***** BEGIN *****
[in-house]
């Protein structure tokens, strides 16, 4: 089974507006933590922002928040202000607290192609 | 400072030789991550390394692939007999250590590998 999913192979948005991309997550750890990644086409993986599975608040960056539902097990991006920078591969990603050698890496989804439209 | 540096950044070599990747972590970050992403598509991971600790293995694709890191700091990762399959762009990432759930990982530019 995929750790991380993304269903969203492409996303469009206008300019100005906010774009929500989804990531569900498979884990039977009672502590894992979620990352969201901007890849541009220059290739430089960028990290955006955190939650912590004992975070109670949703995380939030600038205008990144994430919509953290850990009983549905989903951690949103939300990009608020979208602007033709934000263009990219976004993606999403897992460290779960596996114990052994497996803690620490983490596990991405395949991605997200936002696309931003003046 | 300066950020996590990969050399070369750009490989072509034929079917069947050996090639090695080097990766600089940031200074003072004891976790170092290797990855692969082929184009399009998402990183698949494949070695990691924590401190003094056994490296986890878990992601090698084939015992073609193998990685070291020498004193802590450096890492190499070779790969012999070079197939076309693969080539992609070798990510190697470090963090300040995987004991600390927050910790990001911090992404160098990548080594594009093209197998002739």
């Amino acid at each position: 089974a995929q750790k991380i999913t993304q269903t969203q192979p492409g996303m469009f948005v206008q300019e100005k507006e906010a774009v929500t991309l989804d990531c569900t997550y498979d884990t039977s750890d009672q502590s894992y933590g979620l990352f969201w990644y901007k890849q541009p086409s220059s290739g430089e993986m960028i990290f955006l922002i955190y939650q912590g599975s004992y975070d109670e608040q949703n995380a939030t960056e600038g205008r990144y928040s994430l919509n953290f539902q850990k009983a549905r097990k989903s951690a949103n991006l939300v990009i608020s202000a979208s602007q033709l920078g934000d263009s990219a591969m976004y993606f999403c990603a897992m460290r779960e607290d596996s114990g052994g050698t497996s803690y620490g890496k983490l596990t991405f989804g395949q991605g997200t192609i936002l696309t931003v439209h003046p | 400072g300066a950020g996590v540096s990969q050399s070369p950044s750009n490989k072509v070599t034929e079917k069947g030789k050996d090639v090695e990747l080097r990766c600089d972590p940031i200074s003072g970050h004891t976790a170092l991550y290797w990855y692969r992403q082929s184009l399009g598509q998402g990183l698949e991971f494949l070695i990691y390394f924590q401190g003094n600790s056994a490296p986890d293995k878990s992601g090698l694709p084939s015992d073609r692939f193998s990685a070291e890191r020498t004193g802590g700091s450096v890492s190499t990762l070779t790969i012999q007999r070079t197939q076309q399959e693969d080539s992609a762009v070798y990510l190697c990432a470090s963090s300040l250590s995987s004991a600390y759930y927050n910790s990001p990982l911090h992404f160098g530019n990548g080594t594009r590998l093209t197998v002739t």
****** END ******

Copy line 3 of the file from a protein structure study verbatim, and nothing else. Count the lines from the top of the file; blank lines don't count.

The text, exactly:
């Amino acid at each position: 089974a995929q750790k991380i999913t993304q269903t969203q192979p492409g996303m469009f948005v206008q300019e100005k507006e906010a774009v929500t991309l989804d990531c569900t997550y498979d884990t039977s750890d009672q502590s894992y933590g979620l990352f969201w990644y901007k890849q541009p086409s220059s290739g430089e993986m960028i990290f955006l922002i955190y939650q912590g599975s004992y975070d109670e608040q949703n995380a939030t960056e600038g205008r990144y928040s994430l919509n953290f539902q850990k009983a549905r097990k989903s951690a949103n991006l939300v990009i608020s202000a979208s602007q033709l920078g934000d263009s990219a591969m976004y993606f999403c990603a897992m460290r779960e607290d596996s114990g052994g050698t497996s803690y620490g890496k983490l596990t991405f989804g395949q991605g997200t192609i936002l696309t931003v439209h003046p | 400072g300066a950020g996590v540096s990969q050399s070369p950044s750009n490989k072509v070599t034929e079917k069947g030789k050996d090639v090695e990747l080097r990766c600089d972590p940031i200074s003072g970050h004891t976790a170092l991550y290797w990855y692969r992403q082929s184009l399009g598509q998402g990183l698949e991971f494949l070695i990691y390394f924590q401190g003094n600790s056994a490296p986890d293995k878990s992601g090698l694709p084939s015992d073609r692939f193998s990685a070291e890191r020498t004193g802590g700091s450096v890492s190499t990762l070779t790969i012999q007999r070079t197939q076309q399959e693969d080539s992609a762009v070798y990510l190697c990432a470090s963090s300040l250590s995987s004991a600390y759930y927050n910790s990001p990982l911090h992404f160098g530019n990548g080594t594009r590998l093209t197998v002739t």